It is fair to say that the introduction of the UK-wide Apprenticeship Levy in 2016 did not meet with approval from the devolved nations.
It was perceived, quite correctly, as interfering with skills and learning policies, something that Westminster had previously devolved to Scotland, Wales and Northern Ireland. While the devolved nations would receive a proportion of the monies raised, the flagship UK government policy of three million apprenticeships by 2020 applies in England only.
Further, it did not meet with favour of employers in the devolved nations. While this is complicated, essentially, levy funds could be accessed and allocated in England through the through the Digital Apprenticeship Service account (DAS), yet no accessibility or access was available in the devolved nations. Until now…
On 7 September 2017, the Flexible Workforce Development Fund (FWDF) was launched by the minister for training and employability, Jamie Hepburn MSP. This has been established as a result of a December 2016 Scottish government responses document that outlined employer views on the Apprencticeship Levy funding that will be attributed. The responses document said, in brief, the Scottish government’s intention was to:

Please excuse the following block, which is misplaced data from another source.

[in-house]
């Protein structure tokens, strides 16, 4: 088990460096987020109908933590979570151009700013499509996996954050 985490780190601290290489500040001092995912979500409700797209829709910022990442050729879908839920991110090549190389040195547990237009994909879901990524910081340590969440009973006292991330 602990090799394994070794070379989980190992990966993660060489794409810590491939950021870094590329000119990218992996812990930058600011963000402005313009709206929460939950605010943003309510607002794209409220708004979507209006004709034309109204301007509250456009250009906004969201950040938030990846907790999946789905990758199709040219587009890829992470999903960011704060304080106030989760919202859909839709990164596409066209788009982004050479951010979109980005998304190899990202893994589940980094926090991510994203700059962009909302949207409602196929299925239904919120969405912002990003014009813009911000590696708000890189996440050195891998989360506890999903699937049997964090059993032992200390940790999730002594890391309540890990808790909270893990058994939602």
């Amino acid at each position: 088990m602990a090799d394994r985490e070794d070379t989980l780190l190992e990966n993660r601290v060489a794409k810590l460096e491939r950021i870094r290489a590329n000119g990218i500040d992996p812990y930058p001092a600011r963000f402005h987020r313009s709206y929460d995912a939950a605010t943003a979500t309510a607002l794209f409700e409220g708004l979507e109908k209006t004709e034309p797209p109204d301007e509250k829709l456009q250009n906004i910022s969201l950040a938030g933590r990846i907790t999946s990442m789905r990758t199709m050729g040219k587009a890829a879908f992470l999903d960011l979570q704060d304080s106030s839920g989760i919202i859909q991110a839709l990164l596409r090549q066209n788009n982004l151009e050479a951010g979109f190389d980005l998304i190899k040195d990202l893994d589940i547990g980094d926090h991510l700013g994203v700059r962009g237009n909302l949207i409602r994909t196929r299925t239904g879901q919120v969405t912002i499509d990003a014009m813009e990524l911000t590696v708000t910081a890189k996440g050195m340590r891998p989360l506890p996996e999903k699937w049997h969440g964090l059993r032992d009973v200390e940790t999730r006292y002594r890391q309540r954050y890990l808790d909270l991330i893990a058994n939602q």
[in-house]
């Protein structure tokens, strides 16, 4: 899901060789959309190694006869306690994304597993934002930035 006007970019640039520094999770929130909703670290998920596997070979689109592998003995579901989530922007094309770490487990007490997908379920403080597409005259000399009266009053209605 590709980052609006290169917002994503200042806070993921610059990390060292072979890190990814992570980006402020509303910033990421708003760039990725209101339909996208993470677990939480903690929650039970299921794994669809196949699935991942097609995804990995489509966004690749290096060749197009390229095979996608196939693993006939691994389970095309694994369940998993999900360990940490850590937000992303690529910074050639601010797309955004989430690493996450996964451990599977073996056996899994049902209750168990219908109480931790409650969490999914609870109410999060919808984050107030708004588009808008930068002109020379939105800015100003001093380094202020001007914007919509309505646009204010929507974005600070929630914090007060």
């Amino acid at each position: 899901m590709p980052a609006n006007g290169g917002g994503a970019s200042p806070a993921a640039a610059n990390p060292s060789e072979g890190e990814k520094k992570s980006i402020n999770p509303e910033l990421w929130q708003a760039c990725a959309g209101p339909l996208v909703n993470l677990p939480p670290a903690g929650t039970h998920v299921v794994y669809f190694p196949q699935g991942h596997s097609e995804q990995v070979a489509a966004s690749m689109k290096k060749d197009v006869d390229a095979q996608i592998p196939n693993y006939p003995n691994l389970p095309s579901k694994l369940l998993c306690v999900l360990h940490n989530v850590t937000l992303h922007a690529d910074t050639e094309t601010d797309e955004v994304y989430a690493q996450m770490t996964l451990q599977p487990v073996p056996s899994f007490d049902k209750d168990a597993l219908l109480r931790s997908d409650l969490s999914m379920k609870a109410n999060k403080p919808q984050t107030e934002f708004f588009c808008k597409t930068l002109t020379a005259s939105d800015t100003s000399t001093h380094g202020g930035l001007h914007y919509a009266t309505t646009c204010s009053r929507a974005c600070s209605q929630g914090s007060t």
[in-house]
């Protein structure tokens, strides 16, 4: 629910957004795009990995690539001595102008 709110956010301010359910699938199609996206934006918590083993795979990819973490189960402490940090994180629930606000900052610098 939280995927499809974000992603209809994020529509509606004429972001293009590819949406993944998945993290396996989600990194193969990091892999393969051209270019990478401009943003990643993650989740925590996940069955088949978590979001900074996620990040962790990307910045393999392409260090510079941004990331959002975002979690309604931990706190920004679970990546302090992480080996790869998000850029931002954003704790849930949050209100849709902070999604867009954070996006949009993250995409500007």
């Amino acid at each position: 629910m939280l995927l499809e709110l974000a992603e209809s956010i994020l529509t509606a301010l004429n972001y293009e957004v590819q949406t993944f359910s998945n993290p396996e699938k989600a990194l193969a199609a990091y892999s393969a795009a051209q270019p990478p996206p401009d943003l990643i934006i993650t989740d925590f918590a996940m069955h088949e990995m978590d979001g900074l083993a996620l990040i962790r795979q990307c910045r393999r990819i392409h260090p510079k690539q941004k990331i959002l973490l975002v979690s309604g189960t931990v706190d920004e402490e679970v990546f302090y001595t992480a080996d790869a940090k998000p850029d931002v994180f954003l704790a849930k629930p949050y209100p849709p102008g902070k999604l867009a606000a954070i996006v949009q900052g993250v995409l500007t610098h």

So to the 7 September launch of the FWDF. The basic details are as follows:
Unlocking the Fund
It all revolves around colleges working in partnership with employers. Indeed, Colleges Scotland, the collective voice of the college sector in Scotland, issued an announcement to this effect on 7 September. However, the workings of the Fund are contained in guidance that was published by the Scottish Funding Council (SFC). This is worth reading. In brief, it says:
Eligible employers have a limited application window. Anything issued on a first-come-first-served basis will always be snapped up by the person with the most knowledge. Therefore, have a look at the guidance on the SFC website on their ‘Flexible Workforce Development Fund AY 2017-18’ page.
It’s only just been launched but already the clock is ticking!
Employers will be interested in any similar developments in the other devolved nations as and when they occur. I am keeping both eyes out and this is where we are at the moment.
As for Wales, the government there is in the process of developing a policy whereby employers can be supported, regardless of the Levy paying status.
With regards to Northern Ireland, the picture is very unclear since the breakdown of devolution in January 2017. Although, on 29 November 2016, the Department for the Economy did launch a consultation on the “potential impacts” of the UK-wide Levy in Northern Ireland. There is no response so far.